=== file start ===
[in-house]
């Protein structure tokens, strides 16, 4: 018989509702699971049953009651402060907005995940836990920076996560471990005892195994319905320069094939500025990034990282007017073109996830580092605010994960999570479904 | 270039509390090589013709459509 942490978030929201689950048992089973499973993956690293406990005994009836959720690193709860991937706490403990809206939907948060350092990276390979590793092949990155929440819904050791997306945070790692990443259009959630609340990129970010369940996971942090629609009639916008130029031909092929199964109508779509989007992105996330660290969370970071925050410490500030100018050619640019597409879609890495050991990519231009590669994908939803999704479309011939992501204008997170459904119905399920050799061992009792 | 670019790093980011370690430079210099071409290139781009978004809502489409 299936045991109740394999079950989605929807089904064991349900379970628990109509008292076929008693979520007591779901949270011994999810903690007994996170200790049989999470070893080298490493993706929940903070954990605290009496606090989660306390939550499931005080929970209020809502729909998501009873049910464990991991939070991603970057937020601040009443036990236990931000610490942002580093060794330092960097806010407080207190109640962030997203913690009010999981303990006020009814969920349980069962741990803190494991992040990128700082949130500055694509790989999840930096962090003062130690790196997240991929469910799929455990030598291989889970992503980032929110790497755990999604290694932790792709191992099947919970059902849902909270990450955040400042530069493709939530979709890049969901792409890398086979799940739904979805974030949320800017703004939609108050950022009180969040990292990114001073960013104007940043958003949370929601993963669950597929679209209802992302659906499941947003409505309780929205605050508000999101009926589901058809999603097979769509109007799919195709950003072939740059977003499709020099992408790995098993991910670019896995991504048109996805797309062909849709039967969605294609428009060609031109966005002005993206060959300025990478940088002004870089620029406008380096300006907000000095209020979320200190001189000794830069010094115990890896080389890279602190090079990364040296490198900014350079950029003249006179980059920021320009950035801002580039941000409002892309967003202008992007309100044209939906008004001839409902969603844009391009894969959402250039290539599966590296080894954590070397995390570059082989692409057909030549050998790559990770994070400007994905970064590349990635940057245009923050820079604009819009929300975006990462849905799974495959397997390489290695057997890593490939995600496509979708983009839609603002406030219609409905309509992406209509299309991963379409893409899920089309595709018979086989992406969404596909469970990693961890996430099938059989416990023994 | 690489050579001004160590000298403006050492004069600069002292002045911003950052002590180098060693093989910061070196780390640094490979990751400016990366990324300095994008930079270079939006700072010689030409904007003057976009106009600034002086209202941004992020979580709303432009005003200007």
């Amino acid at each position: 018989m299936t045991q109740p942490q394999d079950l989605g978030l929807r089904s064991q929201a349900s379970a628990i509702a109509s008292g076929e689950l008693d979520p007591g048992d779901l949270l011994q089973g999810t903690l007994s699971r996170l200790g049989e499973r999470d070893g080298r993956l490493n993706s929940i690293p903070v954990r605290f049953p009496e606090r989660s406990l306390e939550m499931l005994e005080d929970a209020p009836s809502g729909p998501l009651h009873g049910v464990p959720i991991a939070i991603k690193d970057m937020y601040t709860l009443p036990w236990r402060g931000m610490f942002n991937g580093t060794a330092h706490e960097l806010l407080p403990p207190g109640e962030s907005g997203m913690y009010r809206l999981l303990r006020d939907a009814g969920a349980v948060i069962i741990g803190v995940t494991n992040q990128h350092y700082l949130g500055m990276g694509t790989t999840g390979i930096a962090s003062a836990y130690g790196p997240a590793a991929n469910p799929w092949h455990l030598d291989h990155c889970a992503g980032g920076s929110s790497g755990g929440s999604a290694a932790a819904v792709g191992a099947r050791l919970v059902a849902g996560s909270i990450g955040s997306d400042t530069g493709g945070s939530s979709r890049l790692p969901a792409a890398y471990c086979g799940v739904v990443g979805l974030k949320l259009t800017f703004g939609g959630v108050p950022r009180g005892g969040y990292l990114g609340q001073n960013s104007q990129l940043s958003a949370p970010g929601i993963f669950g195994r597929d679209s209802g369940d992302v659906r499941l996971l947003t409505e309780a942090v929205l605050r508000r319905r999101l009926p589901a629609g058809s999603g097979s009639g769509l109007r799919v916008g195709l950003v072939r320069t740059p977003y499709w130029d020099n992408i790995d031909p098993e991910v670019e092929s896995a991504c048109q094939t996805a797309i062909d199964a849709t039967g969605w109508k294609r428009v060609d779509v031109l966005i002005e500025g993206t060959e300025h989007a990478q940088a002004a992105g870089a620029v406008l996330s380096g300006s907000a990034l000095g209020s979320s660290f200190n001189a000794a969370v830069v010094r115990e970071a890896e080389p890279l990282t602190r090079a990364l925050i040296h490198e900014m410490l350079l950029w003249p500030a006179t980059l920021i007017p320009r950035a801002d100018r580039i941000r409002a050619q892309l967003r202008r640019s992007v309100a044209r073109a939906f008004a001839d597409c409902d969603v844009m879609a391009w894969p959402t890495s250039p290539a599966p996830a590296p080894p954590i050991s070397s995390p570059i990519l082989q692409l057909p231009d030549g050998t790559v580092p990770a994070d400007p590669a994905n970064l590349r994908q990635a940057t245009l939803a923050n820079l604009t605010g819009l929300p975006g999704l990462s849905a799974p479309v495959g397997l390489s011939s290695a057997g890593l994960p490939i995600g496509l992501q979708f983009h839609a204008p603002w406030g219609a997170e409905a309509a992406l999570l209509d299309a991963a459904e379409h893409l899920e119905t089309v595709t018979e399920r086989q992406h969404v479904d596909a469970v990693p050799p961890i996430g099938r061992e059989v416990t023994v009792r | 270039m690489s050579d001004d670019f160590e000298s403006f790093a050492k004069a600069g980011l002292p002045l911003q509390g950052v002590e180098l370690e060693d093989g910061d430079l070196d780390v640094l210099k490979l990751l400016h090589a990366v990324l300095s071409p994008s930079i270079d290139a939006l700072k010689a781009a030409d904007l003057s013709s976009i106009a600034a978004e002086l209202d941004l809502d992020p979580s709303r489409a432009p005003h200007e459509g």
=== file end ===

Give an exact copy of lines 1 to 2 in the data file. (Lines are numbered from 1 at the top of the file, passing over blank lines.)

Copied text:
[in-house]
């Protein structure tokens, strides 16, 4: 018989509702699971049953009651402060907005995940836990920076996560471990005892195994319905320069094939500025990034990282007017073109996830580092605010994960999570479904 | 270039509390090589013709459509 942490978030929201689950048992089973499973993956690293406990005994009836959720690193709860991937706490403990809206939907948060350092990276390979590793092949990155929440819904050791997306945070790692990443259009959630609340990129970010369940996971942090629609009639916008130029031909092929199964109508779509989007992105996330660290969370970071925050410490500030100018050619640019597409879609890495050991990519231009590669994908939803999704479309011939992501204008997170459904119905399920050799061992009792 | 670019790093980011370690430079210099071409290139781009978004809502489409 299936045991109740394999079950989605929807089904064991349900379970628990109509008292076929008693979520007591779901949270011994999810903690007994996170200790049989999470070893080298490493993706929940903070954990605290009496606090989660306390939550499931005080929970209020809502729909998501009873049910464990991991939070991603970057937020601040009443036990236990931000610490942002580093060794330092960097806010407080207190109640962030997203913690009010999981303990006020009814969920349980069962741990803190494991992040990128700082949130500055694509790989999840930096962090003062130690790196997240991929469910799929455990030598291989889970992503980032929110790497755990999604290694932790792709191992099947919970059902849902909270990450955040400042530069493709939530979709890049969901792409890398086979799940739904979805974030949320800017703004939609108050950022009180969040990292990114001073960013104007940043958003949370929601993963669950597929679209209802992302659906499941947003409505309780929205605050508000999101009926589901058809999603097979769509109007799919195709950003072939740059977003499709020099992408790995098993991910670019896995991504048109996805797309062909849709039967969605294609428009060609031109966005002005993206060959300025990478940088002004870089620029406008380096300006907000000095209020979320200190001189000794830069010094115990890896080389890279602190090079990364040296490198900014350079950029003249006179980059920021320009950035801002580039941000409002892309967003202008992007309100044209939906008004001839409902969603844009391009894969959402250039290539599966590296080894954590070397995390570059082989692409057909030549050998790559990770994070400007994905970064590349990635940057245009923050820079604009819009929300975006990462849905799974495959397997390489290695057997890593490939995600496509979708983009839609603002406030219609409905309509992406209509299309991963379409893409899920089309595709018979086989992406969404596909469970990693961890996430099938059989416990023994 | 690489050579001004160590000298403006050492004069600069002292002045911003950052002590180098060693093989910061070196780390640094490979990751400016990366990324300095994008930079270079939006700072010689030409904007003057976009106009600034002086209202941004992020979580709303432009005003200007």